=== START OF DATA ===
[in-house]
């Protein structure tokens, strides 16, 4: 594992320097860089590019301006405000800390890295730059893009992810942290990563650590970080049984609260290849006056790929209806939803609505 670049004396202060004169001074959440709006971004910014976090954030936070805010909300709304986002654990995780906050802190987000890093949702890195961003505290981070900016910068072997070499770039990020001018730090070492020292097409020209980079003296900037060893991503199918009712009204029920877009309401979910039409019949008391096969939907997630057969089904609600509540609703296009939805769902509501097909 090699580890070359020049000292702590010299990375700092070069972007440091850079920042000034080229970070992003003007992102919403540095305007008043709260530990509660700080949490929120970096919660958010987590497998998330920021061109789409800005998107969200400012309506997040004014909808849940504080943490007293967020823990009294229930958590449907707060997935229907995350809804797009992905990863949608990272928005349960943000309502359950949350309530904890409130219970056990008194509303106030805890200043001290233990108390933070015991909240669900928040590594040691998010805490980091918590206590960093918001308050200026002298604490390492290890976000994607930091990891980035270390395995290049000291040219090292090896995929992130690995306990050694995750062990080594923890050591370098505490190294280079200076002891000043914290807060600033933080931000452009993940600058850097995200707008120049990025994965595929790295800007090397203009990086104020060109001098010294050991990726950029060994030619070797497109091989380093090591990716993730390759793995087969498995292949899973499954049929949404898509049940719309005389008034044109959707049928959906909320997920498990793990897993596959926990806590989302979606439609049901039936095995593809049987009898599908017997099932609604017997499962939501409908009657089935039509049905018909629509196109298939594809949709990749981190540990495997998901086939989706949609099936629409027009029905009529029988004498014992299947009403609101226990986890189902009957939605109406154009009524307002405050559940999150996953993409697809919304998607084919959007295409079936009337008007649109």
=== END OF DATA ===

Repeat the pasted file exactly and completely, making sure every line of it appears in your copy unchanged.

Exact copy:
[in-house]
């Protein structure tokens, strides 16, 4: 594992320097860089590019301006405000800390890295730059893009992810942290990563650590970080049984609260290849006056790929209806939803609505 670049004396202060004169001074959440709006971004910014976090954030936070805010909300709304986002654990995780906050802190987000890093949702890195961003505290981070900016910068072997070499770039990020001018730090070492020292097409020209980079003296900037060893991503199918009712009204029920877009309401979910039409019949008391096969939907997630057969089904609600509540609703296009939805769902509501097909 090699580890070359020049000292702590010299990375700092070069972007440091850079920042000034080229970070992003003007992102919403540095305007008043709260530990509660700080949490929120970096919660958010987590497998998330920021061109789409800005998107969200400012309506997040004014909808849940504080943490007293967020823990009294229930958590449907707060997935229907995350809804797009992905990863949608990272928005349960943000309502359950949350309530904890409130219970056990008194509303106030805890200043001290233990108390933070015991909240669900928040590594040691998010805490980091918590206590960093918001308050200026002298604490390492290890976000994607930091990891980035270390395995290049000291040219090292090896995929992130690995306990050694995750062990080594923890050591370098505490190294280079200076002891000043914290807060600033933080931000452009993940600058850097995200707008120049990025994965595929790295800007090397203009990086104020060109001098010294050991990726950029060994030619070797497109091989380093090591990716993730390759793995087969498995292949899973499954049929949404898509049940719309005389008034044109959707049928959906909320997920498990793990897993596959926990806590989302979606439609049901039936095995593809049987009898599908017997099932609604017997499962939501409908009657089935039509049905018909629509196109298939594809949709990749981190540990495997998901086939989706949609099936629409027009029905009529029988004498014992299947009403609101226990986890189902009957939605109406154009009524307002405050559940999150996953993409697809919304998607084919959007295409079936009337008007649109």